Ukraine has endured a relentless siege from neighbouring Russia since February 2022. On a whirlwind visit to Kyiv, HERMAN GRECH witnessed resilience, hopelessness and the desperate need to live a ‘normal life’.

The security briefing for journalists in Warsaw sounded ominous. 

“Your mobile phone could land you and many others in trouble. If you get out of line and do not follow instructions, you will be left behind... and you do not want to be left behind in a war zone.

"Avoid sharing any potentially sensitive information on social media before we leave Ukrainian territory. And do not break any embargoes,” the Italian head of security warned.

Video compiled by Karl Andrew Micallef

The briefing preceded a visit by European Parliament President Roberta Metsola to Ukraine to mark Europe Day on May 9.

The main streets of central Warsaw were throbbing with people in cafes, cyclists and students carrying backpacks. But a meeting with Andrzej Halicki, head of the Polish MEP delegation, made it clear that below the surface, Poles’ fears are palpable and focused on one issue: security.

Throw into the mix the “fact” that the Kremlin has infiltrated the Polish political and judicial system and there is good reason why war is high on the agenda in Central and Eastern Europe.

We headed back to Warsaw’s Chopin airport to meet Metsola who had arrived fresh from a meeting with former chancellor Angela Merkel in Berlin.

The Maltese delegation and security on the border with Ukraine. Photo: Herman GrechThe Maltese delegation and security on the border with Ukraine. Photo: Herman Grech

The Maltese EP president has become one of Ukraine’s most vocal supporters as neighbouring Russia continues to unleash its military might in what is now 26 months of war. 

Ukraine was on high alert on Thursday, with Russia launching 50 missiles and 20 drones at Ukraine the night before. The display of military might was probably timed to mark Russia’s Victory Day, which would fall the following day.

I joined other Maltese journalists on a three-hour drive from Warsaw airport to the border with Ukraine where we made our way along a dusty path to a small train station platform in the dead of night.

With Ukrainian airspace shut down, the 11-hour train into Kyiv is now the only means of mass transportation into the war-torn country. 

The railway service has seen better days. Heavily armed soldiers patrol the narrow train corridors, scrutinising passports of all those on board.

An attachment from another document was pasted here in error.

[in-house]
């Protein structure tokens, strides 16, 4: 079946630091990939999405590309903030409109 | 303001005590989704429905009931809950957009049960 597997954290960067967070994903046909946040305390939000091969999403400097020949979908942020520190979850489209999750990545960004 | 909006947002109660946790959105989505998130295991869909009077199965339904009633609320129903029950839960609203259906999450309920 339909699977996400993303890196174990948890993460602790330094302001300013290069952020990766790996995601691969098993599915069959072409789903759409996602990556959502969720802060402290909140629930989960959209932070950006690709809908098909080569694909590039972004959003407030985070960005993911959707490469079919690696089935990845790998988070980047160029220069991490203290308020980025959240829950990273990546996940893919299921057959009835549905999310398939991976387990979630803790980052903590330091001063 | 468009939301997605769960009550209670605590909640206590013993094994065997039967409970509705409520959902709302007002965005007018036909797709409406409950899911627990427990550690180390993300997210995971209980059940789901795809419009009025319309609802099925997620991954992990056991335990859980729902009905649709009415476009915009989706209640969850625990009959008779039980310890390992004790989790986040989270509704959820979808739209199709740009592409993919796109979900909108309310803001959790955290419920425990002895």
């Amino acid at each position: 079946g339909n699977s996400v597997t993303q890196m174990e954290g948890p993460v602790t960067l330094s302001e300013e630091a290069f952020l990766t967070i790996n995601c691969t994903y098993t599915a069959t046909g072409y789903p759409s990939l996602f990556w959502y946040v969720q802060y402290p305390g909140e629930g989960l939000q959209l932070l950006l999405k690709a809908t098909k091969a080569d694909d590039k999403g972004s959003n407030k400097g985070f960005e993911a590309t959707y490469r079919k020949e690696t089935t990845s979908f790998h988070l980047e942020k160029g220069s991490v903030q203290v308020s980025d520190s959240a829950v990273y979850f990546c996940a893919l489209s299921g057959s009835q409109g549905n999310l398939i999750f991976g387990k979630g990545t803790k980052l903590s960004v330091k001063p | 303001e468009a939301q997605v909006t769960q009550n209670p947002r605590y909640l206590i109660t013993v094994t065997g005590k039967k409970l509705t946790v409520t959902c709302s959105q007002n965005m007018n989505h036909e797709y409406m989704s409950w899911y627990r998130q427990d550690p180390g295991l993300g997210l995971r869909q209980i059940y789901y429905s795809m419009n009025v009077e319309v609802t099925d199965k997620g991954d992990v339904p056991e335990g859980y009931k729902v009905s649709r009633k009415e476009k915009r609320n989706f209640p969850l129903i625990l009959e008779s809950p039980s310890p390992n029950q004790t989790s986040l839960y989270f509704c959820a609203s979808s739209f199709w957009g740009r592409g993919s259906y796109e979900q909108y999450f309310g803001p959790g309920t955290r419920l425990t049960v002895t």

The curtains are drawn, a security measure to help the vehicle remain under the radar, especially since the European Parliament boss is on board. The narrow corridors are illuminated with flickering white neon lights.

The trip is anything but comfortable. Spartan mattresses thinly pad the cabins, providing little insulation from the relentless clatter that echoes throughout the train journey, eerily sounding like a constant barrage of machine gun fire. It’s a sleepless night. 

The train carriage.The train carriage.

Bulletproof vests and helmets

Upon arrival in Kyiv, we were handed bulletproof vests and helmets “just in case” instructed to do so by security. Thankfully, they were never needed. 

Metsola is welcomed by the Speaker of the House Ruslan Stefanchuk – the Ukrainian government is clearly indebted to the Maltese EP president, who was the first European leader to visit Kyiv when the invasion started in 2022. She has also repeatedly delivered on her pledges to Ukraine.

Metsola and the Maltese journalists were immediately transported to a tour of two sites recently bombed by the Russians – a power plant and an art school. 

The acrid scent of smouldering steel welcomed us as we made our way to the power plant where Russian missiles pierced the walls in another attempt to cripple Ukraine’s power supply.

The missile punctured a big enough hole in the ceiling to expose the clear blue sky, its weight strong enough to drill a huge hole in the ground below. Workmen were seen trying to salvage what was left of the large structure.

The art school in the heart of Kyiv was reduced to rubble following an air strike on March 25. Spikes of steel jutted from the ground while neighbouring properties had broken window panes.

The 18-year-old barista across the street shared a video capturing the dramatic impact of the missile blast, which sent equipment flying, damaging the cafe. 

She asks Metsola to add her signature to the wall: “on Europe Day, Slava Ukraini (Glory to Ukraine)”, writes the Maltese president.

Heavy security is present across Kyiv. Photo: Karl Andrew MicallefHeavy security is present across Kyiv. Photo: Karl Andrew Micallef

Life in the capital seems surprisingly normal

Yet, life in the capital seems surprisingly normal on the surface. The streets are filled with cars, restaurants are busy, schools are open and young people are seen on lawns sipping holding cups of coffee.

Most of the city’s rich monuments and churches stand proudly in the spring sun. But there are some caveats.

Soldiers brandishing all kinds of weapons patrol most of the streets, many stationed in camouflaged tents erected all around the city landmarks.

Thousands of sandbags have been stacked around monuments and prominent buildings. They are also placed strategically inside the corridors of top government offices, in anticipation of any possible Russian infiltration of Kyiv.